Registered sex offenders who have been banned from social networking websites are fighting back in state courts.
Sex offenders have successfully challenged many of the restrictions, arguing that the laws infringe on free speech and their right to participate in common online discussions.
The legal battles in Indiana, Nebraska and Louisiana pit public outrage over sex crimes against cherished guarantees of individual freedom and the far-reaching communication changes brought by Facebook, LinkedIn and dozens of other sites.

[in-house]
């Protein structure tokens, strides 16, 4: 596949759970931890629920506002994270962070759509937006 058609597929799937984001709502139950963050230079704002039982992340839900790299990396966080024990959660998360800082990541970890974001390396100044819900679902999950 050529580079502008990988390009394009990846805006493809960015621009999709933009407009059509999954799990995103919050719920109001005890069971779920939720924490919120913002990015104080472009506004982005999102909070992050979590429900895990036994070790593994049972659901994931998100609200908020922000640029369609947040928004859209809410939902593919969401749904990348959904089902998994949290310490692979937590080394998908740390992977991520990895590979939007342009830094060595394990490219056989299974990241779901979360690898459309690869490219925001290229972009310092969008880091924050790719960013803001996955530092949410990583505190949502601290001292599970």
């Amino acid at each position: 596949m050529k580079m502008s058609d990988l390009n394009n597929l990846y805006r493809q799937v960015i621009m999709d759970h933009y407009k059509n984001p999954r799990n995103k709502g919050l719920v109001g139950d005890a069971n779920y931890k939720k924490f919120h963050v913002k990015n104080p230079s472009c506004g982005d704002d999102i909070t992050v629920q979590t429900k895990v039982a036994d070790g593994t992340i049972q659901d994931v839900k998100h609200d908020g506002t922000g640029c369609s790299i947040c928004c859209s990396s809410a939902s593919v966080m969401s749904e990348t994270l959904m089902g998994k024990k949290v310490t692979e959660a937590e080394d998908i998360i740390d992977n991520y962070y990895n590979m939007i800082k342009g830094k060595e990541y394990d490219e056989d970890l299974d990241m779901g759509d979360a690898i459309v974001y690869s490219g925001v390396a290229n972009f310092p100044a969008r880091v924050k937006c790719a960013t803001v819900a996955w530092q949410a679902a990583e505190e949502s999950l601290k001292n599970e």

The bans generally forbid offenders to join social networks or chat rooms or use instant-messaging programs -- just a few of the online tools that civil liberties advocates say have become virtually indispensable to free speech.
Authorities insist the bans are needed to protect children from pedophiles who prowl online hangouts.
Copyright 2015 by The Associated Press. All Rights Reserved.
Viewers with disabilities can get assistance accessing this station's FCC Public Inspection File by contacting the station with the information listed below. Questions or concerns relating to the accessibility of the FCC's online public file system should be directed to the FCC at 888-225-5322, 888-835-5322 (TTY), or email@example.com.